Onward; Wind. Wind power is similar in application to water power. We can use it for generation or mechanical use. Pumping water is one of the oldest applications on these shores (and elsewhere) and there is still a company in Texas that produces those watermills that you remember from old westerns and movies. In Holland they used wind for pumping water (they are below sea level) and for powering gristmills. As for generating electricity, you don’t need a 200′ foot tower with 80′ blades. Those might be great in the west where the winds are good enough, and the land is so far out that very few would want to live there anyway. (I am weird, I love those areas, wind and all) The trick to tapping that “Ocean of Air” is to get above the ground turbulence. In Texas and other states, location of those water mills was dependent on where the well was. They built the tower to get above the ground turbulence into the better flowing stream of air. We will need to do the same for generation of electricity. Even in low wind areas, getting above the trees or at least into the tree tops (and clearing an area of trees around the tower) can get you into some decent power generation. Maybe not Kilowatts, but definitely some wattage. And typically, that generation takes place at those times when your solar panels would be at zero watts. A wind and solar panels hybrid system is nearly ideal for localized off-grid in a small package. There are some cons to using wind, such as needing a diverter on the charge controller. The reason behind this being that wind can over generate power and you need somewhere to put that instead of damaging your storage system: you never want your generator freewheeling without a load, you will burn out your coils otherwise. The pro of that being, you can divert that power into heating water or some other ‘appliance’ that doesn’t need a steady supply of juice (or absolutely has to have a fixed voltage or fixed AC supply) I noted while in Texas, that wind there was very dependent on the time of day. Mornings it blew one way, mid day, non-existent, evenings back the way it came, and usually into the late evening.(remember how I said that this is all ‘solar’ power?) A 40′ tower and a 500w generator would have provided far more power than I was using then, but I would have been able to leave my fridge running all day instead of cycling it as I was doing. (one aspect I am looking into is grounding the tower. I am not sure, but it seems to me that a metal pole or structure, sticking up at tree height level is a pretty awesome lightning attractant. While the pole will be grounded just being stuck in the ground, my question is: wouldn’t a ground rod ran 10′ deep be even better and a better protection for the gear at the top (and bottom seeing how they are wired together) of the tower? Or would this be redundant to the point of waste? I am likely to do so just to be on the safe side unless someone tells me that it would make the problem worse, which is also an issue I can see.)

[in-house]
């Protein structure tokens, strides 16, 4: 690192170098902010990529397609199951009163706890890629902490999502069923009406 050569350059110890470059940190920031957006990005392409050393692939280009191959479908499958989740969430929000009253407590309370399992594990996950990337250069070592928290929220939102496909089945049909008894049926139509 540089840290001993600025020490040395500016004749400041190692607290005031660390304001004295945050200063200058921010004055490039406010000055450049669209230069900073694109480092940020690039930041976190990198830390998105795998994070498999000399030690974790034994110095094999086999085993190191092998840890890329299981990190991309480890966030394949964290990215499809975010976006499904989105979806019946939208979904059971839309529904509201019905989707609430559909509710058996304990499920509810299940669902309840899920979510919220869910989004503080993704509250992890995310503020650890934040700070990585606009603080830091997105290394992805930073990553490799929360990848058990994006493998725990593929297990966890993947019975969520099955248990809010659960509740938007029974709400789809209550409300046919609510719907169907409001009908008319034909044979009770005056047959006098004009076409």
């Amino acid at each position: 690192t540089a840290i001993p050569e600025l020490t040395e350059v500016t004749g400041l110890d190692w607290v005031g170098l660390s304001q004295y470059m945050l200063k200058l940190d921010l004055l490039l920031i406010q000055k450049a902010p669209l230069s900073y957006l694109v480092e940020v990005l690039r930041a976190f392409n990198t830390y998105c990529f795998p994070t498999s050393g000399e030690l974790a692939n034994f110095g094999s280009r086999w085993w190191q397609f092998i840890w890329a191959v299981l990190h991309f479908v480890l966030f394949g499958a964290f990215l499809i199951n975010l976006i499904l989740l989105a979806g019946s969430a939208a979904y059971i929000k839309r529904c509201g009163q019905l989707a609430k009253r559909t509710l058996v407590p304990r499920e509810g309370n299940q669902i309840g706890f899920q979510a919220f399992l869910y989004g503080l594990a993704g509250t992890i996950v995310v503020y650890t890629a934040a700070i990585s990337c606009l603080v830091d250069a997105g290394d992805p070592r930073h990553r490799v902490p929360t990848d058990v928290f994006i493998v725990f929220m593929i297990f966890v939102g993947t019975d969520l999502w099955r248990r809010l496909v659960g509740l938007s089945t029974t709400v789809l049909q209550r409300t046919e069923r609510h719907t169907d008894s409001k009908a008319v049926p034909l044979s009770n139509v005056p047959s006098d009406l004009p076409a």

Talking about wind, one area that is really open to invention and exploration is the capture method. I have seen several evolutions of the blades, from a few to what looks like a turbo-prop on steroids, to a squirrel cage like contraption, and several others. I have even seen one set-up in experiment using a 55 gal drum cut in half vertically, welding the two sections together off center and mounted upright on a hub. Slow speed, but turned in nearly calm air. (of course, that could have been due to modern bearings and zero load, but I wasn’t there in person so can’t say.) One thing about using the blade set-up: More blades means more torque at lower speeds, but less high-speed performance. Use that ‘rule of thumb’ when deciding on blade design in your wind area.